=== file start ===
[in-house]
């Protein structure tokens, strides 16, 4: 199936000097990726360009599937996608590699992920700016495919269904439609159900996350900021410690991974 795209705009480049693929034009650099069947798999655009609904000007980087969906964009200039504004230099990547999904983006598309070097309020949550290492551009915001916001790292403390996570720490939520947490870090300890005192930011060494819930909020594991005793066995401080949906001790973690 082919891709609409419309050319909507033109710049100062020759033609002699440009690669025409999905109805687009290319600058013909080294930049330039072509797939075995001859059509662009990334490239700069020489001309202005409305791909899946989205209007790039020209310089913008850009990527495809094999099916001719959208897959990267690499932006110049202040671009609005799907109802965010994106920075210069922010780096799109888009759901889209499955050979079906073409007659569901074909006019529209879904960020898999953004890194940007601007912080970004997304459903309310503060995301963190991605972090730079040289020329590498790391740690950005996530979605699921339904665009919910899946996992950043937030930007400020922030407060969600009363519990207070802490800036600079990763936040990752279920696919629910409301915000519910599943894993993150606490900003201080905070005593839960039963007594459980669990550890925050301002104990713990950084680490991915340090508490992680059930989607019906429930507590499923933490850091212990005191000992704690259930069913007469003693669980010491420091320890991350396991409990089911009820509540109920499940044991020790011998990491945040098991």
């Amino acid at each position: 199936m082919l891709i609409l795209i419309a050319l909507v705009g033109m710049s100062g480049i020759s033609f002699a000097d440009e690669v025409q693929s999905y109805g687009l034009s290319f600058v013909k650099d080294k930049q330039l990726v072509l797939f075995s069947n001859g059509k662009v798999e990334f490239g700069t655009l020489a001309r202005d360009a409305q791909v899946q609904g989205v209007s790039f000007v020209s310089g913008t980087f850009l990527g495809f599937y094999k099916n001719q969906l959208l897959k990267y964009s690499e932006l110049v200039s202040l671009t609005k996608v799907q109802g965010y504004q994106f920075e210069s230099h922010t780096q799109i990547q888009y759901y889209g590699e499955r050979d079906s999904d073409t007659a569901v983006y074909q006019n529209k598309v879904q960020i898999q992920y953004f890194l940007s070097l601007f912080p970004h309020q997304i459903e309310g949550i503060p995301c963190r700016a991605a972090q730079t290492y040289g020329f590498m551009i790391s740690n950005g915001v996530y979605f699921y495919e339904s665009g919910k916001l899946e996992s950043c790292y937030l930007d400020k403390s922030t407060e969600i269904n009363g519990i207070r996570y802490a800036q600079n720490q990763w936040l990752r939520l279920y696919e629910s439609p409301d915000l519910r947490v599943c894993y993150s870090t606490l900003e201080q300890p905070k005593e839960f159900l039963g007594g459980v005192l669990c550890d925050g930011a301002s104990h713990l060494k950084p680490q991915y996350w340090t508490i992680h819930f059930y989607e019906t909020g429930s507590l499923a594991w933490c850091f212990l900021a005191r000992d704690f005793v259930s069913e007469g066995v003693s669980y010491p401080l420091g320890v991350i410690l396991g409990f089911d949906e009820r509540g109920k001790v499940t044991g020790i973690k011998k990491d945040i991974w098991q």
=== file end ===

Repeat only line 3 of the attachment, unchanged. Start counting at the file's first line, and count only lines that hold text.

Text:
């Amino acid at each position: 199936m082919l891709i609409l795209i419309a050319l909507v705009g033109m710049s100062g480049i020759s033609f002699a000097d440009e690669v025409q693929s999905y109805g687009l034009s290319f600058v013909k650099d080294k930049q330039l990726v072509l797939f075995s069947n001859g059509k662009v798999e990334f490239g700069t655009l020489a001309r202005d360009a409305q791909v899946q609904g989205v209007s790039f000007v020209s310089g913008t980087f850009l990527g495809f599937y094999k099916n001719q969906l959208l897959k990267y964009s690499e932006l110049v200039s202040l671009t609005k996608v799907q109802g965010y504004q994106f920075e210069s230099h922010t780096q799109i990547q888009y759901y889209g590699e499955r050979d079906s999904d073409t007659a569901v983006y074909q006019n529209k598309v879904q960020i898999q992920y953004f890194l940007s070097l601007f912080p970004h309020q997304i459903e309310g949550i503060p995301c963190r700016a991605a972090q730079t290492y040289g020329f590498m551009i790391s740690n950005g915001v996530y979605f699921y495919e339904s665009g919910k916001l899946e996992s950043c790292y937030l930007d400020k403390s922030t407060e969600i269904n009363g519990i207070r996570y802490a800036q600079n720490q990763w936040l990752r939520l279920y696919e629910s439609p409301d915000l519910r947490v599943c894993y993150s870090t606490l900003e201080q300890p905070k005593e839960f159900l039963g007594g459980v005192l669990c550890d925050g930011a301002s104990h713990l060494k950084p680490q991915y996350w340090t508490i992680h819930f059930y989607e019906t909020g429930s507590l499923a594991w933490c850091f212990l900021a005191r000992d704690f005793v259930s069913e007469g066995v003693s669980y010491p401080l420091g320890v991350i410690l396991g409990f089911d949906e009820r509540g109920k001790v499940t044991g020790i973690k011998k990491d945040i991974w098991q």